Few exhibits are as iconic, as synonymous with “WonderLab,” as the Grapevine Climber, donated by Oliver Winery around the time WonderLab first opened the doors at its present location. The Grapevine is a climbing exhibit that people of all ages, shapes, and sizes can crawl through. It is almost impossible to miss, and is impossible not to enjoy.
Years ago when I began to volunteer at WonderLab for an assignment in high school, one of our first tasks was playing around the museum. Naturally, many of us were drawn to the climber; there was quite the line to make it onto the immense leaves that serve as platforms, which is a common phenomenon. I was nervous at the time because to the uninitiated, the climber looks like an unstable collection of leaves and netting. My fears were relieved when I climbed on and noted that despite a half dozen teenagers shuffling around on the leaves, the climber barely even vibrated.
“A man accompanying his charges up the climber, helping to encourage them to keep climbing.”
But of course, the climber is safer than I assumed at first glance. The “leaves” are each strong enough to hold a Volkswagen Beetle without breaking. The “netting” is made of aircraft cable, each strand of which is capable of withstanding up to a ton of pressure – that equates to 2000 lbs. The design of the climber is aesthetically similar to a winding grapevine, but it’s engineered to utilize the geometric strength of triangles. The leaves are all roughly triangular and the netting is strung up in triangular patterns.
Children may not always vocalize their reasons, but they wear their emotions on their sleeves. Rachel*, a Special Education Aid, and Stephen*, her charge, recently came to WonderLab on a field trip – and the climber quickly became Stephen’s focus.
“[Stephen] was so excited for the climber,” Rachel recounts. “All morning he asked me, ‘When do we get to do it?’ When it came to his turn, he had a blast going up and down, up and down, the first few levels.”
But Stephen was afraid to go higher, and in a burst of frustration at his fear he left the climber entirely to go sit in a corner. Rachel followed him and figured out what was wrong, then offered a suggestion. Rachel, alongside Stephen’s grandfather, would climb the stairs next to the climber to accompany Stephen, at least visually – a feature Rachel finds genius. Stephen was delighted by this solution and ran off to inform his grandfather “with the biggest grin on his face.”
With the encouragement of his entourage throughout the trek, Stephen made it to the top of the climber, being very careful to let other kids pass him by in some of the tighter spaces.
“By the time he was finished, he was so proud of his accomplishment and couldn’t wait to go home and tell his Mom,” said Rachel, smiling at the memory.
Since it was installed, the climber has been one of the most popular fixtures at WonderLab. Guests like Stephen and staff alike enjoy the climb, often for different reasons. Sarah, a Museum Experience Assistant at WonderLab, believes it’s the challenge.
“It’s tricky to figure out how to pull and push yourself,” Sarah says in reference to the maze-like inner workings of the climber.
John, a Gallery Assistant, agrees. “It’s contained and has easy handles, [but] it challenges kids to see if they’re afraid of heights,” he says. “It’s very tactile …(and builds) body awareness.”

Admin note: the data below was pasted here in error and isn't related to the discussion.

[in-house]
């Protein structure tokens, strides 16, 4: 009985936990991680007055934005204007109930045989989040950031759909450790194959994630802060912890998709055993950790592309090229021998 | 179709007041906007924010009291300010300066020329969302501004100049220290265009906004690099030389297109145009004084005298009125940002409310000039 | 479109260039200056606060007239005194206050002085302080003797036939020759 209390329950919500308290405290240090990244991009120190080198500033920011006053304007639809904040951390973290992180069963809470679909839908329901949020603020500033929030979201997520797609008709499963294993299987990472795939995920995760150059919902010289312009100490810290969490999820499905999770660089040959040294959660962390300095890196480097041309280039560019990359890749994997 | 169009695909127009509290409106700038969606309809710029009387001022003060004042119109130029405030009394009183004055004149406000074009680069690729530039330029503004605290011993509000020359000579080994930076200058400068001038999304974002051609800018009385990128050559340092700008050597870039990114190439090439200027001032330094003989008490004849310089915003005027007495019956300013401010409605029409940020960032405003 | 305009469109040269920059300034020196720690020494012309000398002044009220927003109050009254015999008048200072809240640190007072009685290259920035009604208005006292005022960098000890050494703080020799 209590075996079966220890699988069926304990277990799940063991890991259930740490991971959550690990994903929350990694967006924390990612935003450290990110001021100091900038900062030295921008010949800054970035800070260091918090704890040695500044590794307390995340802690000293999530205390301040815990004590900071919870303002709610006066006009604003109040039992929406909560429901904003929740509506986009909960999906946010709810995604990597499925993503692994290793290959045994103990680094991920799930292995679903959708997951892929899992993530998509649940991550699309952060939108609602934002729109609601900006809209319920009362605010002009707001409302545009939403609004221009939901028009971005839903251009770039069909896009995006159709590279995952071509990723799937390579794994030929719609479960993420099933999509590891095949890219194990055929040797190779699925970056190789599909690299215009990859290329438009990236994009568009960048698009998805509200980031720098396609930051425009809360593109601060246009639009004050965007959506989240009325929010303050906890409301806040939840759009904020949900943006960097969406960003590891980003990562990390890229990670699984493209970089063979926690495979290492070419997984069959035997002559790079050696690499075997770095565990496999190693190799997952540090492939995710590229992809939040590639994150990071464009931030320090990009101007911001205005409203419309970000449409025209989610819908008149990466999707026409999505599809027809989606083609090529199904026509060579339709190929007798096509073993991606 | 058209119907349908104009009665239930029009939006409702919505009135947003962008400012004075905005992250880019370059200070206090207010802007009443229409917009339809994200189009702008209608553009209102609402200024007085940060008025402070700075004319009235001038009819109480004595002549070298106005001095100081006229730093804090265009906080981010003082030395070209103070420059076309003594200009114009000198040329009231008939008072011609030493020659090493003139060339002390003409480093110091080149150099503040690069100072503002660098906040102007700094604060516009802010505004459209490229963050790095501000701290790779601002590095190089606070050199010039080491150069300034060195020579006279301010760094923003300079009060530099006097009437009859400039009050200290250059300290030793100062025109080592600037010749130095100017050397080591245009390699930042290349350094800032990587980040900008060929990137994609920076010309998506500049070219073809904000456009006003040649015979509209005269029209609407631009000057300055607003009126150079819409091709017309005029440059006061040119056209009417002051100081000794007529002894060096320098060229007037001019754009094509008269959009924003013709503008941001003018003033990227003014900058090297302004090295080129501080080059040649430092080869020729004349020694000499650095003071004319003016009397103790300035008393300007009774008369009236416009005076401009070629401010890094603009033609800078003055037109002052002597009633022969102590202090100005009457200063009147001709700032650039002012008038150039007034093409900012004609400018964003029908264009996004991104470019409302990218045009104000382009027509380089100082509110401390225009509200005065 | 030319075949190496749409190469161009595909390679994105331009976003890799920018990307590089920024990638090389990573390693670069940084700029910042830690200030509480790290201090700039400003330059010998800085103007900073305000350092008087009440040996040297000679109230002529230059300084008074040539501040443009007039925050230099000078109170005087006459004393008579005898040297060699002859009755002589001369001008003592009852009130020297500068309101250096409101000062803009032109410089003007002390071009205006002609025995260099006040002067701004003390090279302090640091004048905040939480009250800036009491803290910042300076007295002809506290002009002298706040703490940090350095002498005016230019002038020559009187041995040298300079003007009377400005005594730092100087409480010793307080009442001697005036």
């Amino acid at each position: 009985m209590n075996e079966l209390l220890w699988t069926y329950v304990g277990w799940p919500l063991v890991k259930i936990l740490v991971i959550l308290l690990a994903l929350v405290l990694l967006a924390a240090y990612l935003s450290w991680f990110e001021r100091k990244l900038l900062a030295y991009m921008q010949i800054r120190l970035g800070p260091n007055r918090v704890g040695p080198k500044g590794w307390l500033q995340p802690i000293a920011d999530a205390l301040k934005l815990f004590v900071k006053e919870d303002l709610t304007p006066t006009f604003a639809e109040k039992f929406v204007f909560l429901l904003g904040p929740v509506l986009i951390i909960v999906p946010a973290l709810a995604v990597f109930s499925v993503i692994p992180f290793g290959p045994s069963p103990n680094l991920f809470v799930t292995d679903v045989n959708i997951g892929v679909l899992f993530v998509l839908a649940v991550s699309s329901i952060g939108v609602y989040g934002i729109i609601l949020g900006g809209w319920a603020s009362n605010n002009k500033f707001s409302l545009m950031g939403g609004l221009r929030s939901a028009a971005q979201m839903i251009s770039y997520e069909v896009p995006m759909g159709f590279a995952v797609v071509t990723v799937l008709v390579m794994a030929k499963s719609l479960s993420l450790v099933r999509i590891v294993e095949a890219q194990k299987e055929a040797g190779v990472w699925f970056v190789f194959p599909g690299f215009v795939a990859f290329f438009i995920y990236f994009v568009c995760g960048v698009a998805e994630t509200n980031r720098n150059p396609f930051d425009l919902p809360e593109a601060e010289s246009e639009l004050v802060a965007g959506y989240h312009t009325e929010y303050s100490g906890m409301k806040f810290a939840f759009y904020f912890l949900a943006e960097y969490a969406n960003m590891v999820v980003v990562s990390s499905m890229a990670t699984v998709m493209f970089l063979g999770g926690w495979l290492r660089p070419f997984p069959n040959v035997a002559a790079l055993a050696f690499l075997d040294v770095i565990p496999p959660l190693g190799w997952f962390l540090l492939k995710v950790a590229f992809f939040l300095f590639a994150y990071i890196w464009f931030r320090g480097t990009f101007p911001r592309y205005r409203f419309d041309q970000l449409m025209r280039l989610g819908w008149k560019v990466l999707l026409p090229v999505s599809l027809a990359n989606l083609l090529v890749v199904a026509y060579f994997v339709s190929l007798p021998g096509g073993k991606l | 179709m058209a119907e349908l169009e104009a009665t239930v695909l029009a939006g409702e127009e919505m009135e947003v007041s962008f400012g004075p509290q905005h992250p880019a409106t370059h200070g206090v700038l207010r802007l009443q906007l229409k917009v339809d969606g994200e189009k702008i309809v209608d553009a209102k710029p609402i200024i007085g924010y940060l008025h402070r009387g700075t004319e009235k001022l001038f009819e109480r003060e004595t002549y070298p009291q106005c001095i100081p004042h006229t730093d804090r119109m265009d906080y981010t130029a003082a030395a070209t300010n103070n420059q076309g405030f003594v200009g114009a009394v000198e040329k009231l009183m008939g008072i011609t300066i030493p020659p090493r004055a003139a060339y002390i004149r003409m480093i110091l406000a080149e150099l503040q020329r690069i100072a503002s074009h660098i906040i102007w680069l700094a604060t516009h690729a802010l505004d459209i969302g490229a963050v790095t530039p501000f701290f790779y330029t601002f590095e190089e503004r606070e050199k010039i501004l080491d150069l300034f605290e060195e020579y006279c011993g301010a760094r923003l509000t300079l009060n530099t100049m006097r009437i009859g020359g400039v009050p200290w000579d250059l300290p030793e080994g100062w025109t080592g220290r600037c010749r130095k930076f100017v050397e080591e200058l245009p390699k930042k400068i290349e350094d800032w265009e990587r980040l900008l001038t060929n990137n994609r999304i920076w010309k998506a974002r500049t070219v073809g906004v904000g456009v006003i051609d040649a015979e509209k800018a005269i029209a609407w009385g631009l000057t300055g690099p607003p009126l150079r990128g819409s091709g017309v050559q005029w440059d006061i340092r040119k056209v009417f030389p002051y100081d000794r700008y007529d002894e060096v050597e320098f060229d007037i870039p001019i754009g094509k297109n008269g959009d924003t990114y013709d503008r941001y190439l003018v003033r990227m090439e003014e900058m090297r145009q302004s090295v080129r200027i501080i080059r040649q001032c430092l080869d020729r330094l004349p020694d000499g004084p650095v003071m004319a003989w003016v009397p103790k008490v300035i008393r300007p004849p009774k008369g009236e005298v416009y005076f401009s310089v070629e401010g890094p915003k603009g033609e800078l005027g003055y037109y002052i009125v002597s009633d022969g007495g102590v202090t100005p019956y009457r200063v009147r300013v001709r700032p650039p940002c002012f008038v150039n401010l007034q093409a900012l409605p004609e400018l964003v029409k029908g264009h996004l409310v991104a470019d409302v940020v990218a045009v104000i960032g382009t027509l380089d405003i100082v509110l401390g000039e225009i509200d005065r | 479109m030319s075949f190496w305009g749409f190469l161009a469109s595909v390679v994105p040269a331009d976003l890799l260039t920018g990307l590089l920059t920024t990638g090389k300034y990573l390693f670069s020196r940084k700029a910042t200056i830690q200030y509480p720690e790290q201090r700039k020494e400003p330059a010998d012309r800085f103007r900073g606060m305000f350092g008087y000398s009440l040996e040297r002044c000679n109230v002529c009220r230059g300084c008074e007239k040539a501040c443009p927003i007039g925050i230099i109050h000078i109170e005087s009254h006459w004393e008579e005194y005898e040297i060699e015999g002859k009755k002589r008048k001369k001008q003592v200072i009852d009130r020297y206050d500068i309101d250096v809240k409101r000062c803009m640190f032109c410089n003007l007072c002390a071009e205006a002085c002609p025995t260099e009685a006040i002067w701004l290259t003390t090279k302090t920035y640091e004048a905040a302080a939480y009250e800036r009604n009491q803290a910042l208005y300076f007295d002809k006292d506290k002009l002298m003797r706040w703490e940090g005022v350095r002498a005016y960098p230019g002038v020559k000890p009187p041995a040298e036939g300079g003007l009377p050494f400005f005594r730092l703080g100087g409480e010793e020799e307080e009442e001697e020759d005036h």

“The climber provides a challenging and fun adventure for many of WonderLab’s guests.”]
The climber’s allure may also involve a more primitive drive. In the WonderLab Alive! Blog “Snake Stigmas – Our Ancestral Memories,” WonderLab’s Animal Exhibits Manager and resident marine biologist Sam Couch writes about “ancestral memories,” also sometimes referred to as “genetic” or “racial memory.” This is information that humans are born with due to millenia of our ancestors’ consistent interactions with various objects or animals. For instance, in Sam’s blog she explains why many humans exhibit an innate fear of snakes, even if they’ve never had a first-hand experience with them. Those of our ancestors who had an instinctual fear or aversion to snakes were more likely to survive and pass on their genes, leading to most of our species sharing that instinct.
Much the same thing is believed to have led to humanity’s love for climbing. Climbing was a skill that directly tied in to our ancestors’ survival. If they could climb, they could find food, keep away from hungry predators, and find shelter either for the night or from danger. Because of this, those ancestors who climbed well and often would survive more often to share their genes through reproduction, leading to more and more members of the species who appreciated and even enjoyed reaching for the treetops.
Our climber, thankfully, does not need to be used as an escape from danger, nor is it our guests’ one chance to find enough food to stay full. It does, however, simulate these situations which trigger our instincts, leading to a feeling of security and self-satisfaction for conquering its heights. So, whether you’re aware of it or not, you’re learning about angles and slopes, your body, spatial awareness, and your ancient heritage, all through the grapevine.
*Names were changed to ensure the privacy of our guests.
The Writer: Samuel Zlotnick is 24 years old and is a self-described “scifi/fantasy geek”. He’s learning a lot from his internship at WonderLab in its Marketing/PR department, which he feels will compliment his eventual Bachelor’s Degree in Professional & Technical Writing. He’s been an avid climber of anything he can reach since he was a toddler, much to his parents’ chagrin, and loves the climber at WonderLab.
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